posted by neuromodulator at 7:28 PM on August 11 [6 favorites]



I just found out that I can get Dead Poet's on Danish Netflix. Think I'm gonna go watch it, and I hope it doesn't sound overly dramatic for someone I never personally knew, cry myself to sleep.
posted by Jalliah at 7:29 PM on August 11 [5 favorites]


This one really hurts for some reason.

I'm a reasonalby talented amatuer smartass. The only thing between me and making my friends laugh is whether or not I'm in the mood to do it.

But... c'mon... I'm sure lots of us do that. But we're *nothing* compared to this man's guts.

Robin Williams lasted a lot longer than I can imagine being funny when you don't feel like you have anything else.

But, he tried and gave back a lot more that I have.

I feel like I owe it to him to try harder tomorrow that I did yesterday.
posted by Cyrano at 7:30 PM on August 11 [8 favorites]


Somewhere I have his first album, Reality What A Concept, in which he is thoroughly coked up.

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posted by Confess, Fletch at 7:31 PM on August 11


My first thought was how much Ben Stiller will miss Robin and then I thought how many of his fellow actors, actresses, all the people he worked with on those many movies will miss him. He will be missed by hundreds of millions of people around the planet.

....Oh God, sudden thought - Billy Crystal must be totally heartbroken.
posted by EmpressCallipygos at 7:32 PM on August 11 [2 favorites]


Three hours into this thread, and no other post has replaced it as the top post on the Front Page. Some things just make you stop.
posted by dry white toast at 7:33 PM on August 11 [11 favorites]


Eyebrows McGee: “Since that was my first exposure to Late Night, nothing has ever lived up since.”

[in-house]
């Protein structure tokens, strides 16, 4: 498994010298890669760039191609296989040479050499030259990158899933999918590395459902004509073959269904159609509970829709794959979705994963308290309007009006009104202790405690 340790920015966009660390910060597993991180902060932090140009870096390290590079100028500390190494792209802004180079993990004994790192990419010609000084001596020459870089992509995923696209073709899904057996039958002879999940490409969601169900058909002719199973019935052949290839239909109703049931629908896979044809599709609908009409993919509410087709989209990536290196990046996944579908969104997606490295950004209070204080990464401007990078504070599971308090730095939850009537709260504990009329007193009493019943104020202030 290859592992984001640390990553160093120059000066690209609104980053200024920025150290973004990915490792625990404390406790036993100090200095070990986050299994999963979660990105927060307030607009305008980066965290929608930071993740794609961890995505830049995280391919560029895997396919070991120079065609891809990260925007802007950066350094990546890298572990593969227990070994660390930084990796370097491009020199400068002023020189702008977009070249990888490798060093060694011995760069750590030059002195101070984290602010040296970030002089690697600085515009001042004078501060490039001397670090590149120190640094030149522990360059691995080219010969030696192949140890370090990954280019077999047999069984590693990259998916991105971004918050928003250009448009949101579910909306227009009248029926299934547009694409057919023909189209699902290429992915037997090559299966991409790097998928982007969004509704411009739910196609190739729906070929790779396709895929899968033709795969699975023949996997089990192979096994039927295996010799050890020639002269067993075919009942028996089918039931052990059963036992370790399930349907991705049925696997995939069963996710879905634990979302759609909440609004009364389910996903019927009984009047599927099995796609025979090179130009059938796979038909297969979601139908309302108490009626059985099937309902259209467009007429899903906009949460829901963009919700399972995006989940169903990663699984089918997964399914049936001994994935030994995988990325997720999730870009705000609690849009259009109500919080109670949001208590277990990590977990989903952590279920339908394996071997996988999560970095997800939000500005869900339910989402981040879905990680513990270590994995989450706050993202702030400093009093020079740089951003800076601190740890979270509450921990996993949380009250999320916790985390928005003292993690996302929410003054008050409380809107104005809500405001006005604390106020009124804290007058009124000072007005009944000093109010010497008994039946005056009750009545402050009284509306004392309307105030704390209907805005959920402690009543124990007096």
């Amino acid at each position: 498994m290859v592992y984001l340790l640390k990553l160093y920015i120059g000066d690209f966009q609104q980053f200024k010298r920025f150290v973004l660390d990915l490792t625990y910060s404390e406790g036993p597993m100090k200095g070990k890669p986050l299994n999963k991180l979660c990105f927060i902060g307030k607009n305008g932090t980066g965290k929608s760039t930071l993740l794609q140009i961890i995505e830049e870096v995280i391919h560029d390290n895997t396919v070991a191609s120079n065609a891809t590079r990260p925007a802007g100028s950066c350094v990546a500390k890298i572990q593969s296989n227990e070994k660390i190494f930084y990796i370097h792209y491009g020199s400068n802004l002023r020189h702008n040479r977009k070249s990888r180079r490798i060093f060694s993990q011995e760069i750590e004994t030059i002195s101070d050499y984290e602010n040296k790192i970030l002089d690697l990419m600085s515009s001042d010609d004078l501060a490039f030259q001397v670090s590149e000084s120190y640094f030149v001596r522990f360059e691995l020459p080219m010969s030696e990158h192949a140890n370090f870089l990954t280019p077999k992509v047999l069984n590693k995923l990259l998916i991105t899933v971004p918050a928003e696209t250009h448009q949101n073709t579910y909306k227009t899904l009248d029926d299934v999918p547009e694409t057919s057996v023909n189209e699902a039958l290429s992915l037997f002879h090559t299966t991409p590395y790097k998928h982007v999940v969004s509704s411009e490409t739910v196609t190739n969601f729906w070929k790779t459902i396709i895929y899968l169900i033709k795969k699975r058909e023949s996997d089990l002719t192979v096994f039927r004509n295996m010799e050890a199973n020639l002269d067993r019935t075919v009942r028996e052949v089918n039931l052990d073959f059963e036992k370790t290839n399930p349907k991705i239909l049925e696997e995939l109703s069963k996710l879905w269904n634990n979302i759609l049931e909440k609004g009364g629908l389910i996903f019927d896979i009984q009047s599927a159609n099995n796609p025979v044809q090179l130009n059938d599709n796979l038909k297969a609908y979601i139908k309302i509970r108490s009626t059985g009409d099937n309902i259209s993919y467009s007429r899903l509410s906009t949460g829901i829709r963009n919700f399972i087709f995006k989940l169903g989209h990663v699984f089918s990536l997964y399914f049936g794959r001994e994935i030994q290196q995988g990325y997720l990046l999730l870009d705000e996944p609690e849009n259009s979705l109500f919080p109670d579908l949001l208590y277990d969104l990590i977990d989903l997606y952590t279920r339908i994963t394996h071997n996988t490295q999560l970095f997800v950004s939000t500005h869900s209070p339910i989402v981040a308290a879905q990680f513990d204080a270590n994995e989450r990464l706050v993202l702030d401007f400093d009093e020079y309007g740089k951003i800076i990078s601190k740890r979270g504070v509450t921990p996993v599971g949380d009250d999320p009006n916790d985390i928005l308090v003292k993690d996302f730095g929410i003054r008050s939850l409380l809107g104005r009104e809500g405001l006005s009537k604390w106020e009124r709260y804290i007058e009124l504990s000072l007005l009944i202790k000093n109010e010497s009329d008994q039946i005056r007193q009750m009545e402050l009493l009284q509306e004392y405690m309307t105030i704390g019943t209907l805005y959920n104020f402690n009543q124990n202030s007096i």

I have similar feelings. The first time I ever got to stay up late was to see Robin on Johnny Carson, October 14th, 1981.
posted by ob1quixote at 7:33 PM on August 11 [3 favorites]


When I was in middle school, a chain store called Record World had a promo. Hidden randomly between the filed vinyl there were near-fluorescent sheets of paper with names of albums. If you collected some combination of colors for a given album, that record was yours.

One of the many records I got was Williams's "Reality, What a Concept." I listened to it over and over, and loved it so much, I reasoned "my Christmas shopping is done. I will win a copy of this album for each of (adult, they were all adult) relatives."

I still enjoy Williams's riffing, over thirty years later. And I'll miss seeing him in the future movies he could have done.
posted by zippy at 7:33 PM on August 11 [2 favorites]


From the time I was, what?, 10 years old, he was there, he was my touchstone for so much of the human experience, both in his work and in what he shared of his life.
I keep thinking of a moment from The Survivors, an early movie he did with Walter Matthau. Near the end of the movie, when their ideas about being survivalists fall apart, and Robin's character, who had already lost everything, loses his fantasy too. He and Matthau are walking down a winter road, and Williams says, "What do we do now, Sonny?"
~sigh~
"You'll have bad times, but it'll always wake you up to the good stuff you weren't paying attention to. " (from Good Will Hunting)
~sigh~
posted by pt68 at 7:34 PM on August 11


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His daughter is twenty-five, younger than me. I can't bear to imagine losing my dad even now.
posted by nicebookrack at 7:34 PM on August 11 [4 favorites]


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posted by viramamunivar at 7:40 PM on August 11